The regulator adopted the LRIC model in order to come up with call tariffs and abandoned the previously used cositu mode.
Cositu is software designed for calculating telephone service costs and it is now outdated.
POTRAZ finance director Biggie Chiripanhura told the ZBC News that the cost modelling exercise was done extensively and operators should begin to implement part of the result of the study next year.
“The tariff might go down significantly and this will result in even more usage. Most of our people will be able to afford and the operators should also benefit from longer call periods so everybody wins,” said Mr Chiripanhura.
The cost modelling study showed that mobile call tariffs are about 30 percent higher than what service providers should charge.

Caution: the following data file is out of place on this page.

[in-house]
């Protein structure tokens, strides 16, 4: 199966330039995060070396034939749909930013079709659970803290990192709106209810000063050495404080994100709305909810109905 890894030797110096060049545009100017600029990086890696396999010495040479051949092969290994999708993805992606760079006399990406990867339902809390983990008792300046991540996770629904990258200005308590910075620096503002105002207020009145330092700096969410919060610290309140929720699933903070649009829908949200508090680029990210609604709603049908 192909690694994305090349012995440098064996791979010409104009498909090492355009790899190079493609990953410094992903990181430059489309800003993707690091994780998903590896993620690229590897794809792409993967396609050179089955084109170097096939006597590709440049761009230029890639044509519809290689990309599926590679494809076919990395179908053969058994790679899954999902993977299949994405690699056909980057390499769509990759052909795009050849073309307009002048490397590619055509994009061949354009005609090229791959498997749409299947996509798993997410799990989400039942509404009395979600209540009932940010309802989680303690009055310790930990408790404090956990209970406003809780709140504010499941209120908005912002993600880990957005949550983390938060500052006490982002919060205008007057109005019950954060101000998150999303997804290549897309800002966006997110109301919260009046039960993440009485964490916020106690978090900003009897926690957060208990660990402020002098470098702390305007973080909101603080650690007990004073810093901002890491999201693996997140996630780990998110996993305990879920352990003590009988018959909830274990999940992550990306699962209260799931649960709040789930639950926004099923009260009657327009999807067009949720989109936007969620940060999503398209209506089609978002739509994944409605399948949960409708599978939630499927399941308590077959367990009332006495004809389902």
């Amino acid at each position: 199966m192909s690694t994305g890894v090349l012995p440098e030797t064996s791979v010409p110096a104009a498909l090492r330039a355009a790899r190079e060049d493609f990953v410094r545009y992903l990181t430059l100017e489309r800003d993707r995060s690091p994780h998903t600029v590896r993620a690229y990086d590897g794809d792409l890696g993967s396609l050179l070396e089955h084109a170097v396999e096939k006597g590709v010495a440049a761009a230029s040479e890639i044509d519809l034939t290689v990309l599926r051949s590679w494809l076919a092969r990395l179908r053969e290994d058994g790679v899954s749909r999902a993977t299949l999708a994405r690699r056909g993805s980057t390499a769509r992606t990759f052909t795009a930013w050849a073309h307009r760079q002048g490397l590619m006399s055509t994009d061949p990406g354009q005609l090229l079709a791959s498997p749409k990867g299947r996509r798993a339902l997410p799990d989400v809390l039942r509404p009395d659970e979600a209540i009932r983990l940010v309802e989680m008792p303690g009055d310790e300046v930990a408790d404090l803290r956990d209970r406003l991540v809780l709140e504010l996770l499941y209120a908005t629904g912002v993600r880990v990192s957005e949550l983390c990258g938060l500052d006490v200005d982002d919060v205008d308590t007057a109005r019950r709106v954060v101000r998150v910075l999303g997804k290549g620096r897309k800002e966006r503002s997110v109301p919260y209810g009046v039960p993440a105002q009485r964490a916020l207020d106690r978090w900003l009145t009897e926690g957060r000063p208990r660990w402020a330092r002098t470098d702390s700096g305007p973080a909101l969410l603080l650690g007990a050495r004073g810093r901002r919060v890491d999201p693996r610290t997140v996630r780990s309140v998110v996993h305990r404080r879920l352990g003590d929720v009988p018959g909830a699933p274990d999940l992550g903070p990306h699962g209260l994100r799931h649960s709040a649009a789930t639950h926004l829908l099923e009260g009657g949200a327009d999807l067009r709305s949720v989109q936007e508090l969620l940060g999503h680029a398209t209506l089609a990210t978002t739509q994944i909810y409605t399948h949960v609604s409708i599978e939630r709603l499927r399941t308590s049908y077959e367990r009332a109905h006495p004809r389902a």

Mobile network operators charge between 23 and 25 cents for a call per minute and a readjustment of 30 percent on their caller tariffs could see subscribers forking out between 16.1 cents and 17.5 cents.
SMS costs are also expected to drop although data tariffs are in a reasonable range.
Analysts say local tariffs are higher than in the region and the move will bring them nearer the regional benchmark.
The averages for other countries are 16 cents in South Africa, 17 cents in Malawi and 15 cents in Tanzania.